I hope that His Majesty, the Lord Chamberlain, the late Dr. Bull, or whoever is most concerned, will sympathize with me when I say that this time I remained seated. I have my living to earn.
From that day Johnny has interpreted Dr. John Bull’s favourite composition nine times every morning. As this has been going on for three months, and as the line I mentioned has two special rehearsals to itself before coming out right, you can easily work out how many send-him-victoriouses Johnny and I have collaborated in. About two thousand.
Very well. Now, you ask yourself, why did I not send a polite note to Johnny’s father asking him to restrain his little boy from over-composition, begging him not to force the child’s musical genius too quickly, imploring him (in short) to lock up the piano and lose the key? What kept me from this course? The answer is “Patriotism.” Those deep feelings for his country which one man will express glibly by rising nine times during the morning at the sound of the National Anthem, another will direct to more solid uses. It was my duty, I felt, not to discourage Johnny. He was showing qualities which could not fail, when he grew up, to be of value to the nation. Loyalty, musical genius, determination, patience, industry—never before have these qualities been so finely united in a child of six. Was I to say a single word to disturb the delicate balance of such a boy’s mind? At six one is extraordinarily susceptible to outside influence. A word from his father to the effect that the gentleman above was getting sick of it, and Johnny’s whole life might be altered.
No, I would bear it grimly.
And then, yesterday, who should write to me but Johnny’s father himself. This was the letter:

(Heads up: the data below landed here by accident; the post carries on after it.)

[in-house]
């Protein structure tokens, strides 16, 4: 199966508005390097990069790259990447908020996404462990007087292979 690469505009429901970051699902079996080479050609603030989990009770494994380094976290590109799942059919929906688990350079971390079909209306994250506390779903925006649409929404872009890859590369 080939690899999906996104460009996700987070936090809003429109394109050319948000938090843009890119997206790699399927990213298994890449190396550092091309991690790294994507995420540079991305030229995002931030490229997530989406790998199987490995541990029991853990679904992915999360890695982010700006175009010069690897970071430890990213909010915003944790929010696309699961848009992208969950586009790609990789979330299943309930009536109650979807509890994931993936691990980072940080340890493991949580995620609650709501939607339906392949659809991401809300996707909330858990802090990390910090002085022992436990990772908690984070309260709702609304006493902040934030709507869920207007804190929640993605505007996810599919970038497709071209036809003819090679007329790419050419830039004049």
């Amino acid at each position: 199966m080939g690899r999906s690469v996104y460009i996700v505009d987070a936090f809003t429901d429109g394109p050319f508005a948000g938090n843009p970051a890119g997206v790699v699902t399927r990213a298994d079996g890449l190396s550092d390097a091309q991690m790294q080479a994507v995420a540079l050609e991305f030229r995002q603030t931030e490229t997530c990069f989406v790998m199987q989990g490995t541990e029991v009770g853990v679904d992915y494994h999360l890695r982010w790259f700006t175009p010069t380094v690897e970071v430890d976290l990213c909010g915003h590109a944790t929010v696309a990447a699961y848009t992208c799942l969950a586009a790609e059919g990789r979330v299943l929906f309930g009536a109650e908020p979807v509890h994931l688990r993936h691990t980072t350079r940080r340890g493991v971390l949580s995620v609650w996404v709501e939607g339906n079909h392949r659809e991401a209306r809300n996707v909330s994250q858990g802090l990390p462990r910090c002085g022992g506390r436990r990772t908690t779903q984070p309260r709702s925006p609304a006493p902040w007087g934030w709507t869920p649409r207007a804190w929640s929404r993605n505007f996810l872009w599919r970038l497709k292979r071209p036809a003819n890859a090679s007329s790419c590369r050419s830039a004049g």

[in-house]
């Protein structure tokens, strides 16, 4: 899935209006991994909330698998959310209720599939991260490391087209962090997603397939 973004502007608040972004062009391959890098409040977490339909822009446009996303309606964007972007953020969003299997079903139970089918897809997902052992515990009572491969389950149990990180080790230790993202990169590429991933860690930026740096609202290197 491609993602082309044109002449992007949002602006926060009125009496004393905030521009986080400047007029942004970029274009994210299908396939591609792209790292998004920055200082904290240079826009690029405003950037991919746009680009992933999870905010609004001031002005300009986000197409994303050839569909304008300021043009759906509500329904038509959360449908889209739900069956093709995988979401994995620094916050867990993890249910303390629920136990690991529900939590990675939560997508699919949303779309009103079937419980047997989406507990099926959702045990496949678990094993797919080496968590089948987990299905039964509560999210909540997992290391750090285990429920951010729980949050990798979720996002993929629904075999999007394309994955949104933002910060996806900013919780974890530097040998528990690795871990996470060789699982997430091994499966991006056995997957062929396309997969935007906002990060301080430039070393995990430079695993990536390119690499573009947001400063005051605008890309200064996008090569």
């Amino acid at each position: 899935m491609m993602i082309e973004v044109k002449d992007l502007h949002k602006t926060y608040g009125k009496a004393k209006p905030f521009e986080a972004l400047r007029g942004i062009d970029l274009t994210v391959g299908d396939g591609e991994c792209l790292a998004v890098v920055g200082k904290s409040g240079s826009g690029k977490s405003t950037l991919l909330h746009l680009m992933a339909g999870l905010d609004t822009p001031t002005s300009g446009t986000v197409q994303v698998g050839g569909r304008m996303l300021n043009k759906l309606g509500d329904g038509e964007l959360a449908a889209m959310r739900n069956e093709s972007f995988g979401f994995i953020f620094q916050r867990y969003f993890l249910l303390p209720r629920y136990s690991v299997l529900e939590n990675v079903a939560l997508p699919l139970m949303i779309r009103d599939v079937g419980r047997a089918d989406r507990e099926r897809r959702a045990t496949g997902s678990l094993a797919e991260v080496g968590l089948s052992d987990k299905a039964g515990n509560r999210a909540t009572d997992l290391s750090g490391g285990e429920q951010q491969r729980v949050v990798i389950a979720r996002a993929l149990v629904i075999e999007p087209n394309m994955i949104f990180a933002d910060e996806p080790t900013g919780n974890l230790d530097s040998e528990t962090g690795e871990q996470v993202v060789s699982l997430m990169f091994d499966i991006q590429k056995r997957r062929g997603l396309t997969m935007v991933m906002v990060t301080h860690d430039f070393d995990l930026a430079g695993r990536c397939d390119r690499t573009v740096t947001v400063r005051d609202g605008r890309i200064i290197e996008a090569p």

“Dear Sir—I do not wish to interfere unduly in the affairs of the other occupants of these flats, but I feel bound to call your attention to the fact that for many weeks now there has been a flow of water from your bathroom, which has penetrated through the ceiling of my bathroom, particularly after you have been using the room in the mornings. May I therefore beg you to be more careful in future not to splash or spill water on your floor, seeing that it causes inconvenience to the tenants beneath you?
“Yours faithfully, Jno. McAndrew.”
You can understand how I felt about this. For months I had been suffering Johnny in silence; yet, at the first little drop of water from above, Johnny’s father must break out into violent abuse of me. A fine reward! Well, Johnny’s future could look after itself now; anyhow, he was doomed with a selfish father like that.
“Dear Sir,” I answered defiantly, “Now that we are writing to each other I wish to call your attention to the fact that for many months past there has been a constant flow of one-fingered music from your little boy, which penetrates through the floor of my library and makes all work impossible. May I beg you, therefore, to see that your child is taught a new tune immediately, seeing that the National Anthem has lost its first freshness for the tenants above him?”